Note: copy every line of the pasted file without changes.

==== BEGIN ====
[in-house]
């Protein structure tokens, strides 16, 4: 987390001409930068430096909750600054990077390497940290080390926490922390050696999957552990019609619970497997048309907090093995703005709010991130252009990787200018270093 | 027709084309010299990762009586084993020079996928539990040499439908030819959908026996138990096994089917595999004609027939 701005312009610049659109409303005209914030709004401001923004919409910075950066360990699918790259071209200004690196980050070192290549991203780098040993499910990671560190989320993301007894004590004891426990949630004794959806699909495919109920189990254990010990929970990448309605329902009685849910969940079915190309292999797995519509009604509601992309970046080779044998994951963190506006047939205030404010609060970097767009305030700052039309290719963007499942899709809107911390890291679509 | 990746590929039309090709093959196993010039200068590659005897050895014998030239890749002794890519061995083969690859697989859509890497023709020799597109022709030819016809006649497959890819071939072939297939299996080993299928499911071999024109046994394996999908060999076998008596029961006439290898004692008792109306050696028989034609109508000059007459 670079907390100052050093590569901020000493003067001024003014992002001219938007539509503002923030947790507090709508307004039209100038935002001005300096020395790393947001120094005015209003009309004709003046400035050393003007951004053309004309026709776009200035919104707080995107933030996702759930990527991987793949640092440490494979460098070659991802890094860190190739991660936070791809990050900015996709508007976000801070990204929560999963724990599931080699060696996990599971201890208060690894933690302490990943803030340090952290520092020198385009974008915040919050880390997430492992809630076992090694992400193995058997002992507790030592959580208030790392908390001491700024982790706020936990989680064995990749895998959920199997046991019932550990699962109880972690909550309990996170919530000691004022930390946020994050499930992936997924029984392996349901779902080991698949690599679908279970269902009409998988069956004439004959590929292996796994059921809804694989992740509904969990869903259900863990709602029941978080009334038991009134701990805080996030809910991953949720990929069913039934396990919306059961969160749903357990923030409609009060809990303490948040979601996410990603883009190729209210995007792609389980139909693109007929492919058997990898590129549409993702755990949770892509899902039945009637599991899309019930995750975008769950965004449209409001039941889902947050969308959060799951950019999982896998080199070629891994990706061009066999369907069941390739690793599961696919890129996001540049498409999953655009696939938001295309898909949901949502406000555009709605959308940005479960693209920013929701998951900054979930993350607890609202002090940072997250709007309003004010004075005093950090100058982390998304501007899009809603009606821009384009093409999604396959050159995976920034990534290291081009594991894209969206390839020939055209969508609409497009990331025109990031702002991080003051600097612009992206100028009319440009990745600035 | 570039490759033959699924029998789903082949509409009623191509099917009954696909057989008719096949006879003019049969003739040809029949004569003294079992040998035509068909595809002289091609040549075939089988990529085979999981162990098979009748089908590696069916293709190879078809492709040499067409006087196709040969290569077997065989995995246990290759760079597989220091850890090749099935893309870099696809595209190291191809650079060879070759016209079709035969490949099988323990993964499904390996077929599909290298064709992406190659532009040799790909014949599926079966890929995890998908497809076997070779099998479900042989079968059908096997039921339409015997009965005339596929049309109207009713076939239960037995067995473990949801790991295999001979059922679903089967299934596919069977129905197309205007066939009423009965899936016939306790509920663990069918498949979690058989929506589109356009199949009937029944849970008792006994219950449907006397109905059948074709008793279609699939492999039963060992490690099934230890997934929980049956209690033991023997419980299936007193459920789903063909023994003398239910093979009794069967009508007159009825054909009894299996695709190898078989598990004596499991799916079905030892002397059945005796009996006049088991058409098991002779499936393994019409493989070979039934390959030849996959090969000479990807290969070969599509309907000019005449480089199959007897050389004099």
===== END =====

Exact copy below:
[in-house]
């Protein structure tokens, strides 16, 4: 987390001409930068430096909750600054990077390497940290080390926490922390050696999957552990019609619970497997048309907090093995703005709010991130252009990787200018270093 | 027709084309010299990762009586084993020079996928539990040499439908030819959908026996138990096994089917595999004609027939 701005312009610049659109409303005209914030709004401001923004919409910075950066360990699918790259071209200004690196980050070192290549991203780098040993499910990671560190989320993301007894004590004891426990949630004794959806699909495919109920189990254990010990929970990448309605329902009685849910969940079915190309292999797995519509009604509601992309970046080779044998994951963190506006047939205030404010609060970097767009305030700052039309290719963007499942899709809107911390890291679509 | 990746590929039309090709093959196993010039200068590659005897050895014998030239890749002794890519061995083969690859697989859509890497023709020799597109022709030819016809006649497959890819071939072939297939299996080993299928499911071999024109046994394996999908060999076998008596029961006439290898004692008792109306050696028989034609109508000059007459 670079907390100052050093590569901020000493003067001024003014992002001219938007539509503002923030947790507090709508307004039209100038935002001005300096020395790393947001120094005015209003009309004709003046400035050393003007951004053309004309026709776009200035919104707080995107933030996702759930990527991987793949640092440490494979460098070659991802890094860190190739991660936070791809990050900015996709508007976000801070990204929560999963724990599931080699060696996990599971201890208060690894933690302490990943803030340090952290520092020198385009974008915040919050880390997430492992809630076992090694992400193995058997002992507790030592959580208030790392908390001491700024982790706020936990989680064995990749895998959920199997046991019932550990699962109880972690909550309990996170919530000691004022930390946020994050499930992936997924029984392996349901779902080991698949690599679908279970269902009409998988069956004439004959590929292996796994059921809804694989992740509904969990869903259900863990709602029941978080009334038991009134701990805080996030809910991953949720990929069913039934396990919306059961969160749903357990923030409609009060809990303490948040979601996410990603883009190729209210995007792609389980139909693109007929492919058997990898590129549409993702755990949770892509899902039945009637599991899309019930995750975008769950965004449209409001039941889902947050969308959060799951950019999982896998080199070629891994990706061009066999369907069941390739690793599961696919890129996001540049498409999953655009696939938001295309898909949901949502406000555009709605959308940005479960693209920013929701998951900054979930993350607890609202002090940072997250709007309003004010004075005093950090100058982390998304501007899009809603009606821009384009093409999604396959050159995976920034990534290291081009594991894209969206390839020939055209969508609409497009990331025109990031702002991080003051600097612009992206100028009319440009990745600035 | 570039490759033959699924029998789903082949509409009623191509099917009954696909057989008719096949006879003019049969003739040809029949004569003294079992040998035509068909595809002289091609040549075939089988990529085979999981162990098979009748089908590696069916293709190879078809492709040499067409006087196709040969290569077997065989995995246990290759760079597989220091850890090749099935893309870099696809595209190291191809650079060879070759016209079709035969490949099988323990993964499904390996077929599909290298064709992406190659532009040799790909014949599926079966890929995890998908497809076997070779099998479900042989079968059908096997039921339409015997009965005339596929049309109207009713076939239960037995067995473990949801790991295999001979059922679903089967299934596919069977129905197309205007066939009423009965899936016939306790509920663990069918498949979690058989929506589109356009199949009937029944849970008792006994219950449907006397109905059948074709008793279609699939492999039963060992490690099934230890997934929980049956209690033991023997419980299936007193459920789903063909023994003398239910093979009794069967009508007159009825054909009894299996695709190898078989598990004596499991799916079905030892002397059945005796009996006049088991058409098991002779499936393994019409493989070979039934390959030849996959090969000479990807290969070969599509309907000019005449480089199959007897050389004099």